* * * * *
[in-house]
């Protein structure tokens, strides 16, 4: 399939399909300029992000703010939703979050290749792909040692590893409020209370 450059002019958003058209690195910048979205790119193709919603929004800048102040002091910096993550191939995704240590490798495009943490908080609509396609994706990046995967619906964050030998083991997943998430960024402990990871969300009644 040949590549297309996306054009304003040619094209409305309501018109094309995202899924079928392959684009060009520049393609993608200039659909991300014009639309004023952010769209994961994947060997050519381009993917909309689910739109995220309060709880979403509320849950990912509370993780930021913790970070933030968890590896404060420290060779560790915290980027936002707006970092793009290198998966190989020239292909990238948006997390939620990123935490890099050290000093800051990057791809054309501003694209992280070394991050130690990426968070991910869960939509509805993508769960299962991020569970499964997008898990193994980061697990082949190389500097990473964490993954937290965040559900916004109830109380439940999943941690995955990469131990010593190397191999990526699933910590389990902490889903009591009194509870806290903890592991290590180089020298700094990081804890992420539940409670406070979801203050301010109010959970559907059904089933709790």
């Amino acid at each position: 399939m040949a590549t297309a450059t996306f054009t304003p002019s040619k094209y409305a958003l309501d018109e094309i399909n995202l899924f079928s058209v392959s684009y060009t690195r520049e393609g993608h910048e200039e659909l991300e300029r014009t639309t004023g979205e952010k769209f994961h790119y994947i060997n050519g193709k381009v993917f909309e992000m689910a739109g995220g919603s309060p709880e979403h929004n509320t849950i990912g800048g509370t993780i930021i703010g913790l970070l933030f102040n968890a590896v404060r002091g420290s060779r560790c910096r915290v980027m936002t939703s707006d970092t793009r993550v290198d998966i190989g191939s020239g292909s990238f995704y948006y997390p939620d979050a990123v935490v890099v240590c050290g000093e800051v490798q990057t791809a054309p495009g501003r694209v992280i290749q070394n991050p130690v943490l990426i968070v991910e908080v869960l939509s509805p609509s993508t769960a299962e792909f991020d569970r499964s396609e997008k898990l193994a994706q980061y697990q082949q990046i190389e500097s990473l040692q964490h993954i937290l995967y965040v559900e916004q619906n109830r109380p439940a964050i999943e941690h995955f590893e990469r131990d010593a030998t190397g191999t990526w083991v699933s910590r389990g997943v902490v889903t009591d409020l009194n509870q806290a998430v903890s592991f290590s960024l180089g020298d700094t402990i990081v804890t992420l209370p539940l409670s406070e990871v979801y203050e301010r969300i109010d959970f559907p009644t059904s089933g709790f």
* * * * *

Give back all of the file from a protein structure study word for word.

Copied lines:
[in-house]
């Protein structure tokens, strides 16, 4: 399939399909300029992000703010939703979050290749792909040692590893409020209370 450059002019958003058209690195910048979205790119193709919603929004800048102040002091910096993550191939995704240590490798495009943490908080609509396609994706990046995967619906964050030998083991997943998430960024402990990871969300009644 040949590549297309996306054009304003040619094209409305309501018109094309995202899924079928392959684009060009520049393609993608200039659909991300014009639309004023952010769209994961994947060997050519381009993917909309689910739109995220309060709880979403509320849950990912509370993780930021913790970070933030968890590896404060420290060779560790915290980027936002707006970092793009290198998966190989020239292909990238948006997390939620990123935490890099050290000093800051990057791809054309501003694209992280070394991050130690990426968070991910869960939509509805993508769960299962991020569970499964997008898990193994980061697990082949190389500097990473964490993954937290965040559900916004109830109380439940999943941690995955990469131990010593190397191999990526699933910590389990902490889903009591009194509870806290903890592991290590180089020298700094990081804890992420539940409670406070979801203050301010109010959970559907059904089933709790």
């Amino acid at each position: 399939m040949a590549t297309a450059t996306f054009t304003p002019s040619k094209y409305a958003l309501d018109e094309i399909n995202l899924f079928s058209v392959s684009y060009t690195r520049e393609g993608h910048e200039e659909l991300e300029r014009t639309t004023g979205e952010k769209f994961h790119y994947i060997n050519g193709k381009v993917f909309e992000m689910a739109g995220g919603s309060p709880e979403h929004n509320t849950i990912g800048g509370t993780i930021i703010g913790l970070l933030f102040n968890a590896v404060r002091g420290s060779r560790c910096r915290v980027m936002t939703s707006d970092t793009r993550v290198d998966i190989g191939s020239g292909s990238f995704y948006y997390p939620d979050a990123v935490v890099v240590c050290g000093e800051v490798q990057t791809a054309p495009g501003r694209v992280i290749q070394n991050p130690v943490l990426i968070v991910e908080v869960l939509s509805p609509s993508t769960a299962e792909f991020d569970r499964s396609e997008k898990l193994a994706q980061y697990q082949q990046i190389e500097s990473l040692q964490h993954i937290l995967y965040v559900e916004q619906n109830r109380p439940a964050i999943e941690h995955f590893e990469r131990d010593a030998t190397g191999t990526w083991v699933s910590r389990g997943v902490v889903t009591d409020l009194n509870q806290a998430v903890s592991f290590s960024l180089g020298d700094t402990i990081v804890t992420l209370p539940l409670s406070e990871v979801y203050e301010r969300i109010d959970f559907p009644t059904s089933g709790f």